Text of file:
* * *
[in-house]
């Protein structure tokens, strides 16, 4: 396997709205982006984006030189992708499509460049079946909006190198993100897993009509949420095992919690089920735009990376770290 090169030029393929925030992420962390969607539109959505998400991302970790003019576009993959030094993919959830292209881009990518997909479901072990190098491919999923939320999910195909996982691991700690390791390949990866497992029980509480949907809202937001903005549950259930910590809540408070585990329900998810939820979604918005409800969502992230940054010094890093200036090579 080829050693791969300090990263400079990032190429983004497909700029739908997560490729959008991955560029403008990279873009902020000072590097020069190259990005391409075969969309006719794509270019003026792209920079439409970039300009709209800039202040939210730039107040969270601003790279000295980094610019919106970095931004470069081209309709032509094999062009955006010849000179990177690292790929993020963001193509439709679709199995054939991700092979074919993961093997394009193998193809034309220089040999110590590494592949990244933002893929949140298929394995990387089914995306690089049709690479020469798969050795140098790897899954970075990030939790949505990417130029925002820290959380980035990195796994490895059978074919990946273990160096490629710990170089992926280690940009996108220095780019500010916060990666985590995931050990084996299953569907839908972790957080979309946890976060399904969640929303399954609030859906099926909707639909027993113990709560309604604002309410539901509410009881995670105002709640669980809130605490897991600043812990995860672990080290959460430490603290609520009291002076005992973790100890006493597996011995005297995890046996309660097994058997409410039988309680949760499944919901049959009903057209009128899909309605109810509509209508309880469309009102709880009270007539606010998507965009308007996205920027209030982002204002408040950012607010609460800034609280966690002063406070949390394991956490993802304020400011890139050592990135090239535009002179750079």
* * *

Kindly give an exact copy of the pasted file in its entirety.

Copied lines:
[in-house]
């Protein structure tokens, strides 16, 4: 396997709205982006984006030189992708499509460049079946909006190198993100897993009509949420095992919690089920735009990376770290 090169030029393929925030992420962390969607539109959505998400991302970790003019576009993959030094993919959830292209881009990518997909479901072990190098491919999923939320999910195909996982691991700690390791390949990866497992029980509480949907809202937001903005549950259930910590809540408070585990329900998810939820979604918005409800969502992230940054010094890093200036090579 080829050693791969300090990263400079990032190429983004497909700029739908997560490729959008991955560029403008990279873009902020000072590097020069190259990005391409075969969309006719794509270019003026792209920079439409970039300009709209800039202040939210730039107040969270601003790279000295980094610019919106970095931004470069081209309709032509094999062009955006010849000179990177690292790929993020963001193509439709679709199995054939991700092979074919993961093997394009193998193809034309220089040999110590590494592949990244933002893929949140298929394995990387089914995306690089049709690479020469798969050795140098790897899954970075990030939790949505990417130029925002820290959380980035990195796994490895059978074919990946273990160096490629710990170089992926280690940009996108220095780019500010916060990666985590995931050990084996299953569907839908972790957080979309946890976060399904969640929303399954609030859906099926909707639909027993113990709560309604604002309410539901509410009881995670105002709640669980809130605490897991600043812990995860672990080290959460430490603290609520009291002076005992973790100890006493597996011995005297995890046996309660097994058997409410039988309680949760499944919901049959009903057209009128899909309605109810509509209508309880469309009102709880009270007539606010998507965009308007996205920027209030982002204002408040950012607010609460800034609280966690002063406070949390394991956490993802304020400011890139050592990135090239535009002179750079």